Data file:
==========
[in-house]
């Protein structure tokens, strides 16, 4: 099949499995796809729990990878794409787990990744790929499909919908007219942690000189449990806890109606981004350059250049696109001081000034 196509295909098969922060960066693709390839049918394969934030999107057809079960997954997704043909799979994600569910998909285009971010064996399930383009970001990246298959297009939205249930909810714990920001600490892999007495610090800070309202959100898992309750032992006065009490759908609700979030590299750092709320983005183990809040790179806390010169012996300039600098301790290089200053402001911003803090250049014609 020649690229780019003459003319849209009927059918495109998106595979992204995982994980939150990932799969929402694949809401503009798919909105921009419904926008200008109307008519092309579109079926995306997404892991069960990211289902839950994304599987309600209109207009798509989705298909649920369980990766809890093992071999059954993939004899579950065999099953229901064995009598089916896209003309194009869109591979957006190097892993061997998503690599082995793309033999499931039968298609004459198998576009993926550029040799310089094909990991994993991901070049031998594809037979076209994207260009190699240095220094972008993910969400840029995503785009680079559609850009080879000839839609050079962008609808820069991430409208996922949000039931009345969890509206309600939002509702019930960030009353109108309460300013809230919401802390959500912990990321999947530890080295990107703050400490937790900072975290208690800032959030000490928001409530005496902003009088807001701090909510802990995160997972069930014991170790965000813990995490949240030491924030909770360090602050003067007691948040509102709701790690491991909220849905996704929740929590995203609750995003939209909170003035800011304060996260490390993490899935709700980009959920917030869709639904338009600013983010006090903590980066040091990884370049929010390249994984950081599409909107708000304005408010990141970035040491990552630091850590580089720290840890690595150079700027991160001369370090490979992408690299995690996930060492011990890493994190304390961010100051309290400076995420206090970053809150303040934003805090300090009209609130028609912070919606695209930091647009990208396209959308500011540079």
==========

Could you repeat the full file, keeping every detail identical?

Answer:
[in-house]
């Protein structure tokens, strides 16, 4: 099949499995796809729990990878794409787990990744790929499909919908007219942690000189449990806890109606981004350059250049696109001081000034 196509295909098969922060960066693709390839049918394969934030999107057809079960997954997704043909799979994600569910998909285009971010064996399930383009970001990246298959297009939205249930909810714990920001600490892999007495610090800070309202959100898992309750032992006065009490759908609700979030590299750092709320983005183990809040790179806390010169012996300039600098301790290089200053402001911003803090250049014609 020649690229780019003459003319849209009927059918495109998106595979992204995982994980939150990932799969929402694949809401503009798919909105921009419904926008200008109307008519092309579109079926995306997404892991069960990211289902839950994304599987309600209109207009798509989705298909649920369980990766809890093992071999059954993939004899579950065999099953229901064995009598089916896209003309194009869109591979957006190097892993061997998503690599082995793309033999499931039968298609004459198998576009993926550029040799310089094909990991994993991901070049031998594809037979076209994207260009190699240095220094972008993910969400840029995503785009680079559609850009080879000839839609050079962008609808820069991430409208996922949000039931009345969890509206309600939002509702019930960030009353109108309460300013809230919401802390959500912990990321999947530890080295990107703050400490937790900072975290208690800032959030000490928001409530005496902003009088807001701090909510802990995160997972069930014991170790965000813990995490949240030491924030909770360090602050003067007691948040509102709701790690491991909220849905996704929740929590995203609750995003939209909170003035800011304060996260490390993490899935709700980009959920917030869709639904338009600013983010006090903590980066040091990884370049929010390249994984950081599409909107708000304005408010990141970035040491990552630091850590580089720290840890690595150079700027991160001369370090490979992408690299995690996930060492011990890493994190304390961010100051309290400076995420206090970053809150303040934003805090300090009209609130028609912070919606695209930091647009990208396209959308500011540079």